What’s on my nightstand?

I love to read. At least, I used to. There was a time when I read two to three books a week. Lately, I’m lucky to finish one every two months. It’s a sad state of affairs that I hope to remedy. I need to rekindle my love affair with books, and I recently began a book that has me hooked (see below). In any case, I usually have a bunch of books that I keep on my nightstand. I read a few chapters in one, then read a few chapters in another, and so on, depending on my mood. Sometimes I crave fiction, but most times, I’m into non-fiction. Pretty much a polar opposite to Jen, that’s for sure, especially considering that our interest in non-fiction differs greatly!

What is currently on my nightstand:

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What I’m reading right now: Why Nations Fail? by Daron Acemoglu and James A. Robinson

A great book that turns a bunch of theories on their heads, including Jared Diamond’s recent attempts at examining the reasons behind state and societal collapse in his own very good books, Guns, Germs and Steel and Collapse. It is very well written for the lay person, and although I am not yet done, it has already done enough to have me reconsider much in the way that our world works.

Scale of 1 to 10: 10

(with 1 being that Jen would most definitely read it, and 10 being that Jen would never read it, even if she was promised a pool with a cabana boy going by the name of Antonio)

What I’ve been reading on and off: The U.S. Army/Marine Corps Counterinsurgency Field Manual

I’ve always been a fan of military theory and/or doctrine. I’ve read Clausewitz, Sun Tzu, Jomini and a few others. It is very interesting to see the evolution of theoretical thought in military matters over the centuries. I find it especially interesting in that much of it remains unchanged over the millenia. The latest doctrine permeating Western military organization is most definitely the counterinsurgency (COIN) doctrine. This doctrine evolved over the middle to later parts of the 20th century, and surprisingly, only became a central part of American doctrine in the 21st century, in the later stages of the Iraq debacle. I find it important to understand how our top military minds think, as it will influence future deployments and capabilities.

Scale of 1 to 10: 10

What I began reading but stopped…for now: The Black Swan: The Impact of the Highly Improbable by Nassim Nicholas Taleb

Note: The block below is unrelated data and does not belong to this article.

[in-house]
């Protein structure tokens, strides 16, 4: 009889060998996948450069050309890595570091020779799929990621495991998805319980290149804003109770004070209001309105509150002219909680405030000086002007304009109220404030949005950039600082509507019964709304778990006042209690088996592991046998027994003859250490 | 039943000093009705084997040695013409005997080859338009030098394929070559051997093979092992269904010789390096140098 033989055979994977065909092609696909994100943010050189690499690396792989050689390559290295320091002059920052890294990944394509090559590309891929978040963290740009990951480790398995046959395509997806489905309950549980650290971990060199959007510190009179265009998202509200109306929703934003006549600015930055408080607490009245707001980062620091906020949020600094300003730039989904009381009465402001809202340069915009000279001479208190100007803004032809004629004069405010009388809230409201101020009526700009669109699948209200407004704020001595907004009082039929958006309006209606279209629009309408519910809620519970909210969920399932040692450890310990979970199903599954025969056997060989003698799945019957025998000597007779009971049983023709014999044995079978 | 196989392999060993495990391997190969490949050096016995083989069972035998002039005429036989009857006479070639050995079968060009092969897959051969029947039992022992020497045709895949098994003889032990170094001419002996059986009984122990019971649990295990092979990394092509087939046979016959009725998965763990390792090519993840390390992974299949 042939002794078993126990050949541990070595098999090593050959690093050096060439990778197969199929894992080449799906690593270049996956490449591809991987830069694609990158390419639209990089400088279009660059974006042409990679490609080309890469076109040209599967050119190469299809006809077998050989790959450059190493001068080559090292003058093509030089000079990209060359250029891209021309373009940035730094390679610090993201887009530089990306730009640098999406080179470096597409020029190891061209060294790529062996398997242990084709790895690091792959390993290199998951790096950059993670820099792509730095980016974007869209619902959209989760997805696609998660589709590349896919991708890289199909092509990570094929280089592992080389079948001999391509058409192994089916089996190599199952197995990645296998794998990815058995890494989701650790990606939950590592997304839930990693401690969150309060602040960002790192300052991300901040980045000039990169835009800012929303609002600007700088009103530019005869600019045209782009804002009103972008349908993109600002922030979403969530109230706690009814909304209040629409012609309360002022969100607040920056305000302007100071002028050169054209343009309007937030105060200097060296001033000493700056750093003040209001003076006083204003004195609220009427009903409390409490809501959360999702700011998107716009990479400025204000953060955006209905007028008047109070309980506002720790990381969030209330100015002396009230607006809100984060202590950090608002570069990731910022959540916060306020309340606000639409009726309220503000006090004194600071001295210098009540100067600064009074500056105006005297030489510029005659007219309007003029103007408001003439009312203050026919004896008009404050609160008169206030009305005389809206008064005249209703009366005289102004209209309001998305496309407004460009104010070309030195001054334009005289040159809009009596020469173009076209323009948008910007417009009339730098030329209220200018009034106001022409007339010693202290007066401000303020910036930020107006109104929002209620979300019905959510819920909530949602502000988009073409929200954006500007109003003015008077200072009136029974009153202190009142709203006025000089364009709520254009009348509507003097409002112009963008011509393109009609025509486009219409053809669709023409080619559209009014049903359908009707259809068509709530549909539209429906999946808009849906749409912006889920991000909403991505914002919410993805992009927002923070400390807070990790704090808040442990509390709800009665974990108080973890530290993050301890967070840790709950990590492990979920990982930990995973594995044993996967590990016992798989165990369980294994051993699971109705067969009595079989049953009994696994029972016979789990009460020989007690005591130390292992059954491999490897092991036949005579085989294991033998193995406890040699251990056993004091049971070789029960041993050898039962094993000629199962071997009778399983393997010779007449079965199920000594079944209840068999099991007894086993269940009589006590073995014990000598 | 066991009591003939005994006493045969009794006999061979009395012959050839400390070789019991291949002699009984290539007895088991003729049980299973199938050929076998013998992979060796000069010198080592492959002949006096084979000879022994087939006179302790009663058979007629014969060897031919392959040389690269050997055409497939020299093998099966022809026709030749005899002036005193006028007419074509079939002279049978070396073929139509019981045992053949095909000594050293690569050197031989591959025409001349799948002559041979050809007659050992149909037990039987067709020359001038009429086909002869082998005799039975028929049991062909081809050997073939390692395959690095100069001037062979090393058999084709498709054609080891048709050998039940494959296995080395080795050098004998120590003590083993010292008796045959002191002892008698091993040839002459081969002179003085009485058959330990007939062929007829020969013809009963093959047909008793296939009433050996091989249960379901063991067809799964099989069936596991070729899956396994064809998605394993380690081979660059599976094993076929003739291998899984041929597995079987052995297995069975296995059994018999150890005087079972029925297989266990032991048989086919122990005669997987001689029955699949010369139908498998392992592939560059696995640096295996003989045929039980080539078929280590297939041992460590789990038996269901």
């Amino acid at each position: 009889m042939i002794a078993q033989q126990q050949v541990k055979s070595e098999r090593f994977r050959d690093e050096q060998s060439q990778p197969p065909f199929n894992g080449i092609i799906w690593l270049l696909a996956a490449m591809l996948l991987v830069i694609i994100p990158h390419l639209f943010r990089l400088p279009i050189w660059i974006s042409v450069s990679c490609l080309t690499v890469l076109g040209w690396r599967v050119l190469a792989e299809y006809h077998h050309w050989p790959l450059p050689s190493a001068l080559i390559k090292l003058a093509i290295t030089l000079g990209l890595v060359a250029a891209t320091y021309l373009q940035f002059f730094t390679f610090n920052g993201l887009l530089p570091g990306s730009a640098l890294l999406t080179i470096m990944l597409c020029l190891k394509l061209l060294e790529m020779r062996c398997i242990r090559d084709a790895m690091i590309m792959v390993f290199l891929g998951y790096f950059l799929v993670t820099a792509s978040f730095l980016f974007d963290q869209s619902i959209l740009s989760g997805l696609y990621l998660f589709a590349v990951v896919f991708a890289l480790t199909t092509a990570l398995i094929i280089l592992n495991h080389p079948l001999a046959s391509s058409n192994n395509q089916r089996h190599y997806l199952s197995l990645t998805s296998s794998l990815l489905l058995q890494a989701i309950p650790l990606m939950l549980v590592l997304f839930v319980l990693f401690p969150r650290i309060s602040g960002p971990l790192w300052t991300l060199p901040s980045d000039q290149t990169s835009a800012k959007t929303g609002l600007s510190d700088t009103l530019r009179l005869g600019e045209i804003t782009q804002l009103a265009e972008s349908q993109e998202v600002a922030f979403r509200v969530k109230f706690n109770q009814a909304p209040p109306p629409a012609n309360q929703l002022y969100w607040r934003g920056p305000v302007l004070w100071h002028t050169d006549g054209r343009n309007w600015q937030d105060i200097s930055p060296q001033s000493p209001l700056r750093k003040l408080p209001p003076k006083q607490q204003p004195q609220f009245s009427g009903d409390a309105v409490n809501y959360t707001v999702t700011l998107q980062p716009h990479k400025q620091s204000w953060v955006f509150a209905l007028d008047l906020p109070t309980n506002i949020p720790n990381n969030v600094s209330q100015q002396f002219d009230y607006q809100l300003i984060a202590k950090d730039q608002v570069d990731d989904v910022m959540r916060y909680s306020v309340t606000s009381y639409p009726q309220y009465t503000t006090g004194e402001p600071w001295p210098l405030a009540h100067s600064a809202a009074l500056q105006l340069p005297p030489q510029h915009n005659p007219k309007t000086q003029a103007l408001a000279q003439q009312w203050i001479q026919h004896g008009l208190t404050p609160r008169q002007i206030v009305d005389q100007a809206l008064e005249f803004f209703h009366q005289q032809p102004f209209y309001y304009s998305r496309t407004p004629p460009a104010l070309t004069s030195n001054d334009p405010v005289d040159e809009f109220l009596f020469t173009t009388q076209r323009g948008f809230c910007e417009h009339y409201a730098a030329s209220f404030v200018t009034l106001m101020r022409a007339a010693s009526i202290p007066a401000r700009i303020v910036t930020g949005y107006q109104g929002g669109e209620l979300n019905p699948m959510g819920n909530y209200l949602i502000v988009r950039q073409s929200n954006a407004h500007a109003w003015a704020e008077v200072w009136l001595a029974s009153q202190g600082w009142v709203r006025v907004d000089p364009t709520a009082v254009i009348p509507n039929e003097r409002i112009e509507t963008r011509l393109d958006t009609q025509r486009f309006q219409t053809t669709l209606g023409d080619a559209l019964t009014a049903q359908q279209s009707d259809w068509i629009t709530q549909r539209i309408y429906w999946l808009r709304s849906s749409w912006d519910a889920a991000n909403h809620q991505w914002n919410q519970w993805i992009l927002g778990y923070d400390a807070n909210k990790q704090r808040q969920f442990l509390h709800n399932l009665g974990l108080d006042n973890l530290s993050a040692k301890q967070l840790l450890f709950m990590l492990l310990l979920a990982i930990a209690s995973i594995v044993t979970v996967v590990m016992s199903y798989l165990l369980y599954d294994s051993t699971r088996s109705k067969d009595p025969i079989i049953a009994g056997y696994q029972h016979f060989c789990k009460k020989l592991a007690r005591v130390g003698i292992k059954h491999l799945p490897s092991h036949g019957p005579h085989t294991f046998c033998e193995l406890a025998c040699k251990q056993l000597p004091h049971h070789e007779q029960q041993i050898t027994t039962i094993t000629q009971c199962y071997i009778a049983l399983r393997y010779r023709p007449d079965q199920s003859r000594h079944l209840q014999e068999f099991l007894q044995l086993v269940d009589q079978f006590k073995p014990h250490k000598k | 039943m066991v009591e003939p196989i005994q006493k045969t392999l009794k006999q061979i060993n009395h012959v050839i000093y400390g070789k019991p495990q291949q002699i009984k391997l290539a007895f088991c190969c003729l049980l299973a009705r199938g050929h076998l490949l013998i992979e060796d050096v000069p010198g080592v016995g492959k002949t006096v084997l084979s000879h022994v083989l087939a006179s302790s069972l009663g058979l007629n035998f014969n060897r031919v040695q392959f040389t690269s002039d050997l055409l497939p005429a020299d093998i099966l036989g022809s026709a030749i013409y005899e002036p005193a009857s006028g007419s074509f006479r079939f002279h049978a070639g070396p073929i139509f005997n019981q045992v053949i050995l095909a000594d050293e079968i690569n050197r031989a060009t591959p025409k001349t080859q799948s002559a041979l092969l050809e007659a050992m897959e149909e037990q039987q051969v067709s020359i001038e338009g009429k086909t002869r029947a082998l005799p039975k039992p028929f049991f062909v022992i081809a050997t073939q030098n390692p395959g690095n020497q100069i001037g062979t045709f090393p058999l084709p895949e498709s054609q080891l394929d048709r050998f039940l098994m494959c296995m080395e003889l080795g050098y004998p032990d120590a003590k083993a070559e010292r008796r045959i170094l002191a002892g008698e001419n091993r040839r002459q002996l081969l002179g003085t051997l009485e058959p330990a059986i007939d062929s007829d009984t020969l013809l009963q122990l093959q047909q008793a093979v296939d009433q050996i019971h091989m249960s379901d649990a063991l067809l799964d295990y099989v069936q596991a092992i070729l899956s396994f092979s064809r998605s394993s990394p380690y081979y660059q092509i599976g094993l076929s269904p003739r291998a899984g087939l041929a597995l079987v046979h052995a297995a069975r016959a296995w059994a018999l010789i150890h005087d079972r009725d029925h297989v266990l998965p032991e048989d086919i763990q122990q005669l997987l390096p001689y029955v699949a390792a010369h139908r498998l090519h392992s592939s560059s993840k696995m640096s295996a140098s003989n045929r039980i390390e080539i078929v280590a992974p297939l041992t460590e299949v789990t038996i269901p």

Nassim Taleb became famous for his Black Swan Theory that helped him predict the crash of 2007/2008. It is a very difficult book for me to get into, probably because I’m not an economist. The curious person in me wants to read it though, as I consider it important to understand how the study of probabilities helped him predict this event, and has kept he and his clients afloat in a world where investment in the stock market is almost as unpredictable as a night at the casino.

Scale of 1 to 10: 10

What I read in 3 days but was too lazy to put away: A Company of Heroes by Marcus Brotherton

This is a book that follows the lives of those soldiers of Easy Company, of the 506th Regiment of the 101st Airborne during the Second World War. It is basically an oral history book, where the author interviewed relatives of soldiers either killed in the war, or that died before they could be interviewed. It’s a fun read that gives us a view into the lives of soldiers before, during and after the war.

Scale of 1 to 10: 7 (I’m stretching a bit here with a 7, might be an 8)

What I keep here to piss off a bunch of my fellow Canadians: Memoirs by Brian Mulroney

Say what you will about Brian Mulroney, but I admire the guy. He took on issues that meant something, Meech Lake, the Charlottetown Accord and the GST. Let’s not forget the role he played in isolating South Africa’s apartheid regime amongst the Commonwealth nations. Yes, there was the Airbus scandal, but explain to me how it compares to what the Liberal party did in the Chrétien years, or what has happened in Montreal with the revelations of the Charbonneau Commission. Mulroney was a leader and a politician. Nowadays, we just have politicians. Leadership has gone missing since the Mulroney years. Hopefully, it only lies dormant and will one day come back to Parliament. It’s a very good read by the way.

Scale of 1 to 10: 9

I also have a few other books. A couple of fiction books written long ago by Leon Uris, mostly about the formation of Israel. I also have a book on Corruption that I haven’t started yet. Again, nothing Jen would read. In fact, I think the last book I read that she actually did read herself was A Game Of Thrones. I’m sure that I will find another book that she will read. If I do, I’ll make sure to post about it!!!

See what Jen has on her nightstand.

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3 Responses to “What’s on my nightstand?”

  1. 100% with Jen. Almost fell asleep just reading the titles. GAH.

  2. Lol. At least you’re honest!

  3. […] interests in books. Not even close. I believe that was demonstrated quite well by our blog post, “What’s On My Nightstand?”. Hence, when Jen told me I absolutely had to read this book, that it was amazing, etc…I had […]

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